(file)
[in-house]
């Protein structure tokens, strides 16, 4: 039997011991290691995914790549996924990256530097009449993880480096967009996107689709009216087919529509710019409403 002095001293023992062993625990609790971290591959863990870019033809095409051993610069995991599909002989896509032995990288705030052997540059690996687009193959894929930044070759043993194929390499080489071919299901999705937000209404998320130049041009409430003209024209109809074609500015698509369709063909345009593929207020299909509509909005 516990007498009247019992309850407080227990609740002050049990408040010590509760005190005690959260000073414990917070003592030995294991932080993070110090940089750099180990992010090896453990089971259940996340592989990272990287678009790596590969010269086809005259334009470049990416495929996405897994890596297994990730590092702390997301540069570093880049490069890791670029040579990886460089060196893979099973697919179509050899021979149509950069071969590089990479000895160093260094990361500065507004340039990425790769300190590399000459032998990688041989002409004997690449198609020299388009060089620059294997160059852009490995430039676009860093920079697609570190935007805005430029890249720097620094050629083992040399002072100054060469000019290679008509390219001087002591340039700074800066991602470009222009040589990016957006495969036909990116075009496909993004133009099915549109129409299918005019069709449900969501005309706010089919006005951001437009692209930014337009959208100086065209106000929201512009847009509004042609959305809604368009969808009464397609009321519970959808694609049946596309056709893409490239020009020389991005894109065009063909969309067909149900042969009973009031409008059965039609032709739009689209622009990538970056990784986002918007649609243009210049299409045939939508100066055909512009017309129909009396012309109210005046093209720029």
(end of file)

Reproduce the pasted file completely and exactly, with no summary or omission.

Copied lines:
[in-house]
């Protein structure tokens, strides 16, 4: 039997011991290691995914790549996924990256530097009449993880480096967009996107689709009216087919529509710019409403 002095001293023992062993625990609790971290591959863990870019033809095409051993610069995991599909002989896509032995990288705030052997540059690996687009193959894929930044070759043993194929390499080489071919299901999705937000209404998320130049041009409430003209024209109809074609500015698509369709063909345009593929207020299909509509909005 516990007498009247019992309850407080227990609740002050049990408040010590509760005190005690959260000073414990917070003592030995294991932080993070110090940089750099180990992010090896453990089971259940996340592989990272990287678009790596590969010269086809005259334009470049990416495929996405897994890596297994990730590092702390997301540069570093880049490069890791670029040579990886460089060196893979099973697919179509050899021979149509950069071969590089990479000895160093260094990361500065507004340039990425790769300190590399000459032998990688041989002409004997690449198609020299388009060089620059294997160059852009490995430039676009860093920079697609570190935007805005430029890249720097620094050629083992040399002072100054060469000019290679008509390219001087002591340039700074800066991602470009222009040589990016957006495969036909990116075009496909993004133009099915549109129409299918005019069709449900969501005309706010089919006005951001437009692209930014337009959208100086065209106000929201512009847009509004042609959305809604368009969808009464397609009321519970959808694609049946596309056709893409490239020009020389991005894109065009063909969309067909149900042969009973009031409008059965039609032709739009689209622009990538970056990784986002918007649609243009210049299409045939939508100066055909512009017309129909009396012309109210005046093209720029």